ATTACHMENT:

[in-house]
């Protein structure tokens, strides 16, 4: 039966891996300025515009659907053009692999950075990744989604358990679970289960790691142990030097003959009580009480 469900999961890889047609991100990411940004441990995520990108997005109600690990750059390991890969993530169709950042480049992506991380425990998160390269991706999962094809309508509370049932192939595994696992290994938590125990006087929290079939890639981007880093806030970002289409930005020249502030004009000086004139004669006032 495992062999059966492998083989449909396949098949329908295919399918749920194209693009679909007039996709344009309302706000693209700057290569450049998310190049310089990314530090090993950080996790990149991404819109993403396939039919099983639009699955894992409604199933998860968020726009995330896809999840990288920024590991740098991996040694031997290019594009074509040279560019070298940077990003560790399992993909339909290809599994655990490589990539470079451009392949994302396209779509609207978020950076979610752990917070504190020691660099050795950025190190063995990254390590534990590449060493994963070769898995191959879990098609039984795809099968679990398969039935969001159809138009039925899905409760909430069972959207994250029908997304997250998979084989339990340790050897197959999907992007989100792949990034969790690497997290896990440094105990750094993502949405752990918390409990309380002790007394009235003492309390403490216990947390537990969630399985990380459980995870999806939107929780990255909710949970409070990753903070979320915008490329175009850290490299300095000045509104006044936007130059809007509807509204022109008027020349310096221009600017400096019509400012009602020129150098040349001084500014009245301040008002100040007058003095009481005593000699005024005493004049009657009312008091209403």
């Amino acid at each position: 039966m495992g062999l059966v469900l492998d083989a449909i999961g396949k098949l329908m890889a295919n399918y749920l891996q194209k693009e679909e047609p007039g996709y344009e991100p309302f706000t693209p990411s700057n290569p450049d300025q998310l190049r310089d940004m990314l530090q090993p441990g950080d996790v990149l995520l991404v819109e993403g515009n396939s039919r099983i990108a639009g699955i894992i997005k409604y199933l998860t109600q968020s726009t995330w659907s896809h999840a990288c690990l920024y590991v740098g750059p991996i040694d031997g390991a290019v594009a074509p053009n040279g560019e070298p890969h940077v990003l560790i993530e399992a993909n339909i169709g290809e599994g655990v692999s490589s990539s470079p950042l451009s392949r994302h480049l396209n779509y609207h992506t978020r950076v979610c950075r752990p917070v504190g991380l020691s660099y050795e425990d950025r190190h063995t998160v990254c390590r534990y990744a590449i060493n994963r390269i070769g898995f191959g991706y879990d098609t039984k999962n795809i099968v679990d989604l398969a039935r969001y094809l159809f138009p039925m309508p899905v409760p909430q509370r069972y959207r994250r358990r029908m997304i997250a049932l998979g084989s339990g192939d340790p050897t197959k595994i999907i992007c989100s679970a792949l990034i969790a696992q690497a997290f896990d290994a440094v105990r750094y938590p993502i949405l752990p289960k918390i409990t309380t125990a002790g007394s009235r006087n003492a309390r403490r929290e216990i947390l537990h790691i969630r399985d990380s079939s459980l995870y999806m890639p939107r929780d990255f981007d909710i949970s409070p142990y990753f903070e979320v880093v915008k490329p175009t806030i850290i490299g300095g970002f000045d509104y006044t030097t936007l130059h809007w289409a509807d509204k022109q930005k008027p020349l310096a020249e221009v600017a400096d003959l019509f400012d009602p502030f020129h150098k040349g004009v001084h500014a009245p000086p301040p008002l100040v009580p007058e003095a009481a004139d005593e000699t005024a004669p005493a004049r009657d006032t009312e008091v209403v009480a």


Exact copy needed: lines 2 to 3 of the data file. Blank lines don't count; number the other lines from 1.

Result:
């Protein structure tokens, strides 16, 4: 039966891996300025515009659907053009692999950075990744989604358990679970289960790691142990030097003959009580009480 469900999961890889047609991100990411940004441990995520990108997005109600690990750059390991890969993530169709950042480049992506991380425990998160390269991706999962094809309508509370049932192939595994696992290994938590125990006087929290079939890639981007880093806030970002289409930005020249502030004009000086004139004669006032 495992062999059966492998083989449909396949098949329908295919399918749920194209693009679909007039996709344009309302706000693209700057290569450049998310190049310089990314530090090993950080996790990149991404819109993403396939039919099983639009699955894992409604199933998860968020726009995330896809999840990288920024590991740098991996040694031997290019594009074509040279560019070298940077990003560790399992993909339909290809599994655990490589990539470079451009392949994302396209779509609207978020950076979610752990917070504190020691660099050795950025190190063995990254390590534990590449060493994963070769898995191959879990098609039984795809099968679990398969039935969001159809138009039925899905409760909430069972959207994250029908997304997250998979084989339990340790050897197959999907992007989100792949990034969790690497997290896990440094105990750094993502949405752990918390409990309380002790007394009235003492309390403490216990947390537990969630399985990380459980995870999806939107929780990255909710949970409070990753903070979320915008490329175009850290490299300095000045509104006044936007130059809007509807509204022109008027020349310096221009600017400096019509400012009602020129150098040349001084500014009245301040008002100040007058003095009481005593000699005024005493004049009657009312008091209403």
């Amino acid at each position: 039966m495992g062999l059966v469900l492998d083989a449909i999961g396949k098949l329908m890889a295919n399918y749920l891996q194209k693009e679909e047609p007039g996709y344009e991100p309302f706000t693209p990411s700057n290569p450049d300025q998310l190049r310089d940004m990314l530090q090993p441990g950080d996790v990149l995520l991404v819109e993403g515009n396939s039919r099983i990108a639009g699955i894992i997005k409604y199933l998860t109600q968020s726009t995330w659907s896809h999840a990288c690990l920024y590991v740098g750059p991996i040694d031997g390991a290019v594009a074509p053009n040279g560019e070298p890969h940077v990003l560790i993530e399992a993909n339909i169709g290809e599994g655990v692999s490589s990539s470079p950042l451009s392949r994302h480049l396209n779509y609207h992506t978020r950076v979610c950075r752990p917070v504190g991380l020691s660099y050795e425990d950025r190190h063995t998160v990254c390590r534990y990744a590449i060493n994963r390269i070769g898995f191959g991706y879990d098609t039984k999962n795809i099968v679990d989604l398969a039935r969001y094809l159809f138009p039925m309508p899905v409760p909430q509370r069972y959207r994250r358990r029908m997304i997250a049932l998979g084989s339990g192939d340790p050897t197959k595994i999907i992007c989100s679970a792949l990034i969790a696992q690497a997290f896990d290994a440094v105990r750094y938590p993502i949405l752990p289960k918390i409990t309380t125990a002790g007394s009235r006087n003492a309390r403490r929290e216990i947390l537990h790691i969630r399985d990380s079939s459980l995870y999806m890639p939107r929780d990255f981007d909710i949970s409070p142990y990753f903070e979320v880093v915008k490329p175009t806030i850290i490299g300095g970002f000045d509104y006044t030097t936007l130059h809007w289409a509807d509204k022109q930005k008027p020349l310096a020249e221009v600017a400096d003959l019509f400012d009602p502030f020129h150098k040349g004009v001084h500014a009245p000086p301040p008002l100040v009580p007058e003095a009481a004139d005593e000699t005024a004669p005493a004049r009657d006032t009312e008091v209403v009480a």